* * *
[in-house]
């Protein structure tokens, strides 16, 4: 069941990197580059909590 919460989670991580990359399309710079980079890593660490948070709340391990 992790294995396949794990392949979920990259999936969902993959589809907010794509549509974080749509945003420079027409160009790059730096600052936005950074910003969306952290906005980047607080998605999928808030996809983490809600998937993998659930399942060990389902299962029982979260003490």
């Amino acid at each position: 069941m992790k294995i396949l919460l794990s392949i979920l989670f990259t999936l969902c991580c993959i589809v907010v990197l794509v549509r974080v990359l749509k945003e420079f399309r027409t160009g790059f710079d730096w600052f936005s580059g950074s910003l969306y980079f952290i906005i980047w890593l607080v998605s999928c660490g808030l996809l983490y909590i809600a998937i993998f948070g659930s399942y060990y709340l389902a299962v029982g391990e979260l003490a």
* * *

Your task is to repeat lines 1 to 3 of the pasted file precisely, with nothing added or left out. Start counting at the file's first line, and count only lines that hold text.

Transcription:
[in-house]
């Protein structure tokens, strides 16, 4: 069941990197580059909590 919460989670991580990359399309710079980079890593660490948070709340391990 992790294995396949794990392949979920990259999936969902993959589809907010794509549509974080749509945003420079027409160009790059730096600052936005950074910003969306952290906005980047607080998605999928808030996809983490809600998937993998659930399942060990389902299962029982979260003490």
């Amino acid at each position: 069941m992790k294995i396949l919460l794990s392949i979920l989670f990259t999936l969902c991580c993959i589809v907010v990197l794509v549509r974080v990359l749509k945003e420079f399309r027409t160009g790059f710079d730096w600052f936005s580059g950074s910003l969306y980079f952290i906005i980047w890593l607080v998605s999928c660490g808030l996809l983490y909590i809600a998937i993998f948070g659930s399942y060990y709340l389902a299962v029982g391990e979260l003490a």